Dr. Lawrence Tabak, acting director of the National Institutes of Health, (L), and fellow NIH official Diana Bianchi testify on Capitol Hill in Washington on May 11, 2022. (Alex Wong/Getty Images)
The Epoch Times
National Institutes for Health (NIH) officials failed to monitor EcoHealth funding awards properly and thus could not fully understand the research being conducted by the nonprofit at U.S. taxpayers’ expense, according to investigators with the Office of Inspector General for the Department of Health and Human Services (HHS-OIG).
“Despite identifying potential risks associated with research being performed under the EcoHealth awards, we found that NIH did not effectively monitor or take timely action to address EcoHealth’s compliance with some requirements,” the HHS-OIG report said. The report was made public Jan. 25.
“Although NIH and EcoHealth had established monitoring procedures, we found deficiencies in complying with those procedures limited NIH and EcoHealth’s ability to effectively monitor federal grant awards and sub-awards [or] to understand the nature of the research conducted, identify potential problem areas, and take corrective action,” according to the report.
The new report is likely to intensify the controversy sparked in the wake of the COVID-19 pandemic in 2020 when it was learned that NIH has given millions of dollars in federal grants to EcoHealth Alliance, the New York-based health research nonprofit.
EcoHealth in turn awarded funds to the Wuhan Institute of Virology (WIV) in Wuhan, China, where extensive gain-of-function research was routinely conducted, including on COVID and related coronaviruses.
Many U.S. health experts and Members of Congress contend the COVID virus leaked from the WIV and spread from there across the world. More than one million Americans have died as a result of the virus and more than six million worldwide. Chinese Communist Party (CCP) officials have stoutly refused to allow U.S. and international investigators the full access required to determine the origin and spread of COVID.
The OIG report focused primarily on three NIH grants to EcoHealth totaling more than $8 million. At least $3 million of the federal funds awarded to EcoHealth since 2014 went to research involving WIV, and the nonprofit recently received a grant from the Department of Defense (DOD) valued at nearly $3 million.
The report further noted that “although WIV cooperated with EcoHealth’s monitoring for several years, WIV’s lack of cooperation following the COVID-19 outbreak limited EcoHealth’s ability to monitor its sub-recipient. NIH should assess how it can best mitigate these issues and ensure that it can oversee the use of NIH funds by foreign recipients and sub-recipients.
Also on Jan. 25, Sen. Joni Ernst (R-Iowa) introduced a bill to bar any federal funding going to EcoHealth for any purpose, or to any subsidiary or other entity linked with EcoHealth.
“No funds authorized or appropriated by federal law may be made available for any purpose to EcoHealth Alliance, Inc., including any subsidiaries and related organizations that are directly controlled by EcoHealth Alliance, Inc., including sub-grant or subcontract organizations or individuals,” the Ernst bill states.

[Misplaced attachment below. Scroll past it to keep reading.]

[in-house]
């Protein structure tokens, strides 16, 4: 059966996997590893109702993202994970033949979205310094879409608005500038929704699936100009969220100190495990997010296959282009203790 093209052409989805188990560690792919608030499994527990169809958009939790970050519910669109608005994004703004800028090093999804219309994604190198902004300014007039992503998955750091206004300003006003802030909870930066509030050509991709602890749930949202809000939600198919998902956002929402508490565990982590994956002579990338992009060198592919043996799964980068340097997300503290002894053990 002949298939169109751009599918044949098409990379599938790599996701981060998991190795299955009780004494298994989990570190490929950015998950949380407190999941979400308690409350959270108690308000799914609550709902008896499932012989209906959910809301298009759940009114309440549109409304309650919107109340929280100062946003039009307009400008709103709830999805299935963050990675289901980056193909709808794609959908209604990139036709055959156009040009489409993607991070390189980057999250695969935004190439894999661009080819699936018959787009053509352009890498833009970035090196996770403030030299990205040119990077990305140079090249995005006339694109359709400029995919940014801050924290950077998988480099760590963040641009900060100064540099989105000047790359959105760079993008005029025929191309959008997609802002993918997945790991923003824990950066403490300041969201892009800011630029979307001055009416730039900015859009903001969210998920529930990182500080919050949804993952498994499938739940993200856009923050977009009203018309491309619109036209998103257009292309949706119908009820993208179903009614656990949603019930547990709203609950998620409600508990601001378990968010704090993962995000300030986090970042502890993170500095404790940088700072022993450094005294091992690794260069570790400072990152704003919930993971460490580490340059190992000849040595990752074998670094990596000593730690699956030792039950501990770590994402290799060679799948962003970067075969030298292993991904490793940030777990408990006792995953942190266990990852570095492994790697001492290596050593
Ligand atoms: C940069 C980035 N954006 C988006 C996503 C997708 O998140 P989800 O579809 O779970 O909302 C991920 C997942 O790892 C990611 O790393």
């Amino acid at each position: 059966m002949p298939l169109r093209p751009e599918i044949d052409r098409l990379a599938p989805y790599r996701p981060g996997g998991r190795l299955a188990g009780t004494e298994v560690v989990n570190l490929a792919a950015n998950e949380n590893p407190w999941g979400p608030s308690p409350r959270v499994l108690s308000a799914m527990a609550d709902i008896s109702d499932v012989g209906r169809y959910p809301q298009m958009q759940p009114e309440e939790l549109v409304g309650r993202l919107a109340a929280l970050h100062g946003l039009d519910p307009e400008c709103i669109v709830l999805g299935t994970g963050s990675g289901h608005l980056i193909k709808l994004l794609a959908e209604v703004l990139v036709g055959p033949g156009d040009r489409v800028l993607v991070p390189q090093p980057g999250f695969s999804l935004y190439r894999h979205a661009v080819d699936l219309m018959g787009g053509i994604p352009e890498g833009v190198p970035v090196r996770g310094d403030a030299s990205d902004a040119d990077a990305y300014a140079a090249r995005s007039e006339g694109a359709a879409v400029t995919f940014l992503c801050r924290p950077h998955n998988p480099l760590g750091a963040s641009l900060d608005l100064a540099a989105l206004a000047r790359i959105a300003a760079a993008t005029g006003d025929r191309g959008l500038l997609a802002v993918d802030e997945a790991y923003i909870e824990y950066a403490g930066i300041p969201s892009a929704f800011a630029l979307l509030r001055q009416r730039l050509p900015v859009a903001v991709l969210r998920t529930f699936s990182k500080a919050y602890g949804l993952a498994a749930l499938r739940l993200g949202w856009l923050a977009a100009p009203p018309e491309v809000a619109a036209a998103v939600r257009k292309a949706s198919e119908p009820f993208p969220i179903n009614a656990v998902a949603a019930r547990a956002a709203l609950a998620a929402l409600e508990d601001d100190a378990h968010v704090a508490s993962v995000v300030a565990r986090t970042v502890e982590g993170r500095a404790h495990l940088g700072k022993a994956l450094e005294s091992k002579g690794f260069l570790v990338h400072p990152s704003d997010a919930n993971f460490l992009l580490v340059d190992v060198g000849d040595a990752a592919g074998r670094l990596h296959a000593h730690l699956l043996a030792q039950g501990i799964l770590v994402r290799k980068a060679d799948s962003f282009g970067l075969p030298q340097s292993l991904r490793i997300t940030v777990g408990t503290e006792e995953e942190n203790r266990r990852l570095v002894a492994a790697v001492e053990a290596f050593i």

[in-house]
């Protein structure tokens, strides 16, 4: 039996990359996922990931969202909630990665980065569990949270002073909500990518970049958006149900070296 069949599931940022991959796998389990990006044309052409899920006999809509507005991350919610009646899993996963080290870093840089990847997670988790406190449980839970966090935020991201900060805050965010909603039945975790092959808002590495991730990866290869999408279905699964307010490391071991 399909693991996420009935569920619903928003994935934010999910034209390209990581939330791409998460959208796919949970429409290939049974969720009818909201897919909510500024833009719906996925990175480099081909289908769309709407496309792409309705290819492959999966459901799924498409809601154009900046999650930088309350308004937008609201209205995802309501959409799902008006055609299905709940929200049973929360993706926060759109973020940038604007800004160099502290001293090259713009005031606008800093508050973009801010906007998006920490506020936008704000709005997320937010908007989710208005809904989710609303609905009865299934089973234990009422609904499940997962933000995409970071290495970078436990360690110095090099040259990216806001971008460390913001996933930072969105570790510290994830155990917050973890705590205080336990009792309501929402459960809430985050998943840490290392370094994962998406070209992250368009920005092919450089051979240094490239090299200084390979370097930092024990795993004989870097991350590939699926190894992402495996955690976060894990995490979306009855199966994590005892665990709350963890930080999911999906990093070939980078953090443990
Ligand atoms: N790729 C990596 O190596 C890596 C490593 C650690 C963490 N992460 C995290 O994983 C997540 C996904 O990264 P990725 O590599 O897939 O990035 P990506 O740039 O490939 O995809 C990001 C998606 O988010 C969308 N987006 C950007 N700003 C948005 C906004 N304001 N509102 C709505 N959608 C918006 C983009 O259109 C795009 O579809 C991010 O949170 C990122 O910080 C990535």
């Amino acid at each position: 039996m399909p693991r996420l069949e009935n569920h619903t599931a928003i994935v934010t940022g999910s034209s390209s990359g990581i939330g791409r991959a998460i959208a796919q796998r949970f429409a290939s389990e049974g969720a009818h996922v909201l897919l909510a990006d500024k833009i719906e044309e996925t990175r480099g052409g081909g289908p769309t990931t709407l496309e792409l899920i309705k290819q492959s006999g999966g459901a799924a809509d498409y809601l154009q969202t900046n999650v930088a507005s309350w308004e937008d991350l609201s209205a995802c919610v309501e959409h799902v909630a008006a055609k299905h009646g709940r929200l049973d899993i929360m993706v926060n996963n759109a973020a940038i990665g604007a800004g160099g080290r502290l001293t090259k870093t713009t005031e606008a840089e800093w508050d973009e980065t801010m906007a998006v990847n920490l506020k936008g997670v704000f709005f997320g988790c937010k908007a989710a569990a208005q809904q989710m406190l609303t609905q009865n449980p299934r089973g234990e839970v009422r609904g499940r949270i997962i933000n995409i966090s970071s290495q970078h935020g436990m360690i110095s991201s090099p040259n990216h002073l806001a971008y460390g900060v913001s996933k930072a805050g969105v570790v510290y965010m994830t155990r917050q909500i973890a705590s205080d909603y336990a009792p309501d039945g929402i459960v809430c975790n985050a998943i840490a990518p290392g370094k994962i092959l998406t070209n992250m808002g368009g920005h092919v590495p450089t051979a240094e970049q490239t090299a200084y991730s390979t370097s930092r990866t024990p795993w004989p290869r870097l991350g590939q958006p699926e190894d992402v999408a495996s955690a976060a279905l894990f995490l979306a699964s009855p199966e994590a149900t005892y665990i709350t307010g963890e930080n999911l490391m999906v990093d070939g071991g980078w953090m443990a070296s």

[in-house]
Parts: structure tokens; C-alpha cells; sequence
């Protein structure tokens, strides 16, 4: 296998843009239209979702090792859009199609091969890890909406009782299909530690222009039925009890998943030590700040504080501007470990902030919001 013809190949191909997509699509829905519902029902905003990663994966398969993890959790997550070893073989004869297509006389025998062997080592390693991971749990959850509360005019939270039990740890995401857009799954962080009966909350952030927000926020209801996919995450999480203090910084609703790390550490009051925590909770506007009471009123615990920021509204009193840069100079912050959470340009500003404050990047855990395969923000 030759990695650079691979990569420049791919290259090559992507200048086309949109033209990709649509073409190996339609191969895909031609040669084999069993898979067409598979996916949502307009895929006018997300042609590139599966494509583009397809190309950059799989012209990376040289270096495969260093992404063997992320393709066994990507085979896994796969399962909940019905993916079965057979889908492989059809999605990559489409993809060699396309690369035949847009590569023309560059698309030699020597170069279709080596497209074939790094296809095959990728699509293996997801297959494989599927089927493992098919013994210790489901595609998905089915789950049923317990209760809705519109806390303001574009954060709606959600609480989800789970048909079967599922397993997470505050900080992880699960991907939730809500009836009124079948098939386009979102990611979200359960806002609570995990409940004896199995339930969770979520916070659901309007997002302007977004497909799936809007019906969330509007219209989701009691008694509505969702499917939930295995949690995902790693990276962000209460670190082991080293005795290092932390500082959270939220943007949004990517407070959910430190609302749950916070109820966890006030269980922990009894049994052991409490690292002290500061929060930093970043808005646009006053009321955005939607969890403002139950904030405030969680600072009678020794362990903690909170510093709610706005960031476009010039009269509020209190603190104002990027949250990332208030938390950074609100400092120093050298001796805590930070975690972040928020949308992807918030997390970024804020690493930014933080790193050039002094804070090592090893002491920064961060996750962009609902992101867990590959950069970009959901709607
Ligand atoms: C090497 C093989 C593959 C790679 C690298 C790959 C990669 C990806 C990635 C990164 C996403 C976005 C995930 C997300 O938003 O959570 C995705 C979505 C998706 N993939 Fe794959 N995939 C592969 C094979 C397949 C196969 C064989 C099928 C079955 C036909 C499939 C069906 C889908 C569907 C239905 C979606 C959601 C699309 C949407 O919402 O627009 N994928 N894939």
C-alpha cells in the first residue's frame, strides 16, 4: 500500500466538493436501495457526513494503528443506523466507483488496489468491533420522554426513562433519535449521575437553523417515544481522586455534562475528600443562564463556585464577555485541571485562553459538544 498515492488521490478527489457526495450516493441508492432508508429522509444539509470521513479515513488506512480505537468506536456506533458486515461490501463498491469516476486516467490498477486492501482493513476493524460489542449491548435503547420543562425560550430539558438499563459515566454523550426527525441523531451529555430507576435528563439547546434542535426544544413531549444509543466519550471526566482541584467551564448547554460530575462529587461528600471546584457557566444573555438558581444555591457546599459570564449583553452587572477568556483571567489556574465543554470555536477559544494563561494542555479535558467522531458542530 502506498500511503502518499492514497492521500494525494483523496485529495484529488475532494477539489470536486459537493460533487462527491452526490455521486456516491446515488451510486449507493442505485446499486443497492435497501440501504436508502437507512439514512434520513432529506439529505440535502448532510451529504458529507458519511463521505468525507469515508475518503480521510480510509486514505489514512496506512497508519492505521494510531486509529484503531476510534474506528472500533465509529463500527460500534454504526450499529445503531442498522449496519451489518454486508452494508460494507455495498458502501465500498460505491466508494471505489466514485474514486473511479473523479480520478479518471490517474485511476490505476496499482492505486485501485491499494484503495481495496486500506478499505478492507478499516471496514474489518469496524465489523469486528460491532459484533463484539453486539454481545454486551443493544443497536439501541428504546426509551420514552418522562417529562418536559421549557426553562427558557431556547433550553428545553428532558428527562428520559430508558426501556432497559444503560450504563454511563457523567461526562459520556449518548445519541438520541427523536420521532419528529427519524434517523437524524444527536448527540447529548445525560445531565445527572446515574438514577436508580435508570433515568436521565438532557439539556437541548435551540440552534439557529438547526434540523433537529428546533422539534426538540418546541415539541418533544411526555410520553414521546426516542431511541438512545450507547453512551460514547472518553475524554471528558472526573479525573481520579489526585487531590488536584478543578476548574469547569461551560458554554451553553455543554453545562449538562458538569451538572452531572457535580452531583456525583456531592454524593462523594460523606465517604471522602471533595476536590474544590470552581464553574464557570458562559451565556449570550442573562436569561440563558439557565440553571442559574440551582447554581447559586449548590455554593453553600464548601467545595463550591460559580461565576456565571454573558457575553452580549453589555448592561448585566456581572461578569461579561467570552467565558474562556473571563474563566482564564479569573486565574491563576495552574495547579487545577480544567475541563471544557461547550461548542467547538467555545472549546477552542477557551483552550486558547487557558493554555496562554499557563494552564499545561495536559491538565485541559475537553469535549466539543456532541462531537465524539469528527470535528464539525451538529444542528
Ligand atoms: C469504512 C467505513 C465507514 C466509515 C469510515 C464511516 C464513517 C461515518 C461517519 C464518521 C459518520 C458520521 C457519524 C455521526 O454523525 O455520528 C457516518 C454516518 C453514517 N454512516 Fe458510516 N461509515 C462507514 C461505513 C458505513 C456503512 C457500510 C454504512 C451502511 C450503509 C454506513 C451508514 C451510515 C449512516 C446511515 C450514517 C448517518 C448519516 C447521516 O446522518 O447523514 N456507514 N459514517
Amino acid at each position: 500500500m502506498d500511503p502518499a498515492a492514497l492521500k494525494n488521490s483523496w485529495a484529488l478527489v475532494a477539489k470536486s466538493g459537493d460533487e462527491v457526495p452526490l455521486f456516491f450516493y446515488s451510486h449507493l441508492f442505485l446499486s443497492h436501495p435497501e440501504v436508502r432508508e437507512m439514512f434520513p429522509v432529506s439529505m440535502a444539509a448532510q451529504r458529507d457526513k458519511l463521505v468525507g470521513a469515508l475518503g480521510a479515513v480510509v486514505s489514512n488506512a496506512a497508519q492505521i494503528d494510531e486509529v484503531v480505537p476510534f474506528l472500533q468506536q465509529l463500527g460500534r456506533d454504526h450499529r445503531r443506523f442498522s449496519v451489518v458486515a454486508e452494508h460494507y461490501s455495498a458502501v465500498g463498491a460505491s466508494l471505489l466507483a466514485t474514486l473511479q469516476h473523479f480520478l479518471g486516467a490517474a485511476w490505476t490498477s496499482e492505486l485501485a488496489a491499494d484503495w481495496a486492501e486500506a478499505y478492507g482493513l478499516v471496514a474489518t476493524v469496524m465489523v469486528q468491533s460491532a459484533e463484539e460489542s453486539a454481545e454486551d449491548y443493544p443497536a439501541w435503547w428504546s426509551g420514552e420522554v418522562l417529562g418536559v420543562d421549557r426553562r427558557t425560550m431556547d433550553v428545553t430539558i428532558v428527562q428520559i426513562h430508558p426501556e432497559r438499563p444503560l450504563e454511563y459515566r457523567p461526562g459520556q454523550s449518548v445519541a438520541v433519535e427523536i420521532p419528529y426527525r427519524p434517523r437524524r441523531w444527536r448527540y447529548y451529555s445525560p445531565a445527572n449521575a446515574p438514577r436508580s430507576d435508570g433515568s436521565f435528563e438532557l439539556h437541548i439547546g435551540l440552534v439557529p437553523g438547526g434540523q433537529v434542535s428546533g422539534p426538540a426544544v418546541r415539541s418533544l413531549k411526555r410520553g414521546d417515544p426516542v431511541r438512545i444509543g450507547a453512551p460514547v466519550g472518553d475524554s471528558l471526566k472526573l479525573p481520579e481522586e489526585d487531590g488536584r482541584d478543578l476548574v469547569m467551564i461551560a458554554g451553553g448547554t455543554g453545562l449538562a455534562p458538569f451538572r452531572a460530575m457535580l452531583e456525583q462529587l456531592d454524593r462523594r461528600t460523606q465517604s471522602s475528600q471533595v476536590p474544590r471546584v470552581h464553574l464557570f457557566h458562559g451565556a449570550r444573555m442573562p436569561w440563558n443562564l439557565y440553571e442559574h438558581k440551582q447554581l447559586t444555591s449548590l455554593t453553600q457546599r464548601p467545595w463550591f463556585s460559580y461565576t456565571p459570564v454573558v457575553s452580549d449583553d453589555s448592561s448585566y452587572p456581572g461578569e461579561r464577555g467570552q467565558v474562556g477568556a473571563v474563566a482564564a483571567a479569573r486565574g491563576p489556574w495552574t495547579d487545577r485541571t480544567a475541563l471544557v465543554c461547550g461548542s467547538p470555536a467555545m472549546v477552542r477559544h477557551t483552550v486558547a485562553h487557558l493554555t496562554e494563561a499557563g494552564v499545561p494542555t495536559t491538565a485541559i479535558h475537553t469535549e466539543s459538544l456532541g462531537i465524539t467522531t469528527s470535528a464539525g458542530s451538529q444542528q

The bill also provides that the Government Accounting Office (GAO), the investigative arm of Congress, will conduct an analysis of all federal funding that went to EcoHealth in the decade prior to 2023. The analysis is to focus on “the amount of federal funds awarded to EcoHealth Alliance, Inc. (directly or indirectly through grants, contracts, sub-grants, subcontracts, or any other type of agreement or collaboration) … that were provided, whether purposely or inadvertently, to (1) the People’s Republic of China; (2) the Chinese Communist Party; (3) the Wuhan Institute of Virology; or (4) any other lab, agency, organization, individual, or instrumentality” that is owned or controlled directly or indirectly by EcoHealth or any of the entities listed.
EcoHealth issued a lengthy statement that claimed the OIG report “did not find significant issues with EHA’s grant oversight and compliance, summarizing its findings as follows: ‘EcoHealth had steps in place to conduct risk assessments of its sub-recipients, and also had standardized checklists to document routine monitoring of its sub-recipients.’”
EcoHealth also said it “accepts OIG’s recommendations for how to ensure that sub-awards were compliant with Federal requirements; how to ensure compliance with sub-recipient monitoring and reporting; and how to comply better with certain public disclosure requirements associated with reporting sub-award funding.”
The nonprofit also said the OIG report noted that only 1 percent of its activities funded by NIH were disallowed, meaning that “put another way, the OIG found that EHA did comply with Federal requirements 99 percent of the time.”
The report, however, said EcoHealth “did not ensure that sub-awards were compliant with federal requirements, did not ensure compliance with sub-recipient monitoring and reporting requirements, and did not comply with certain public disclosure requirements associated with reporting sub-award funding. … These deficiencies occurred because NIH and EcoHealth did not follow established policies and procedures.”
The HHS-OIG report was originally sought by Ernst, who issued a Jan. 25 statement saying, “While NIH certainly shares in the blame, EcoHealth Alliance is ultimately at fault for failing to tell the world what was really going on at China’s Wuhan Institute. They are guilty of either complacency or a cover-up, or maybe a little of both. EcoHealth was paid millions, promising their hunt for bat viruses would protect the world from a pandemic … well, the world got a pandemic, and EcoHealth keeps getting millions.
“We can’t afford any more of EcoHealth’s ‘prevention’ efforts. That’s why we must permanently ban them from receiving taxpayer dollars ever again.”